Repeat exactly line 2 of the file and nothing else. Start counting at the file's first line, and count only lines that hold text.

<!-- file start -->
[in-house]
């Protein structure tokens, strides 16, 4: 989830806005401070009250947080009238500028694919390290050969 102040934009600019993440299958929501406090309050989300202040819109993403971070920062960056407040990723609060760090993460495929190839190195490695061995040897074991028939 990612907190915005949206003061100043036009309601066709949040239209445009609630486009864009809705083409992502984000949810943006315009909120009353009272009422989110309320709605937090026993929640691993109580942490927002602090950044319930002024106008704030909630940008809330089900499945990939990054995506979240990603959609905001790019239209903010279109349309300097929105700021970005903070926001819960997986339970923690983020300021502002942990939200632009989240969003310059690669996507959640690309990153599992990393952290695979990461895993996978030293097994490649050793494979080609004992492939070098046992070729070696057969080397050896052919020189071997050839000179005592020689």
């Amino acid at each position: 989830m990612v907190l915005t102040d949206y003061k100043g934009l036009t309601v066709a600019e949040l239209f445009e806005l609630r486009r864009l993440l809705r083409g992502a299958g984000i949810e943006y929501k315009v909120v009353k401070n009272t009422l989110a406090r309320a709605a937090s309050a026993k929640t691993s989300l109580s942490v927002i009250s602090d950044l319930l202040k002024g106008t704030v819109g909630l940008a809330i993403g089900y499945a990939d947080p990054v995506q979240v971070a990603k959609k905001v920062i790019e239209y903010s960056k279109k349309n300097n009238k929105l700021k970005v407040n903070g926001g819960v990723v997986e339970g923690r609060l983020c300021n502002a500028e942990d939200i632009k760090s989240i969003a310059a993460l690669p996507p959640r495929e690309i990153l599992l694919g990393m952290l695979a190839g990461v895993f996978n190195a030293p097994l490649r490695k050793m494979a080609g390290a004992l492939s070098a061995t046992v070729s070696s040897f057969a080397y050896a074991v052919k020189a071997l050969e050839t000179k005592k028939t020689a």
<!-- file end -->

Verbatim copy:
């Protein structure tokens, strides 16, 4: 989830806005401070009250947080009238500028694919390290050969 102040934009600019993440299958929501406090309050989300202040819109993403971070920062960056407040990723609060760090993460495929190839190195490695061995040897074991028939 990612907190915005949206003061100043036009309601066709949040239209445009609630486009864009809705083409992502984000949810943006315009909120009353009272009422989110309320709605937090026993929640691993109580942490927002602090950044319930002024106008704030909630940008809330089900499945990939990054995506979240990603959609905001790019239209903010279109349309300097929105700021970005903070926001819960997986339970923690983020300021502002942990939200632009989240969003310059690669996507959640690309990153599992990393952290695979990461895993996978030293097994490649050793494979080609004992492939070098046992070729070696057969080397050896052919020189071997050839000179005592020689």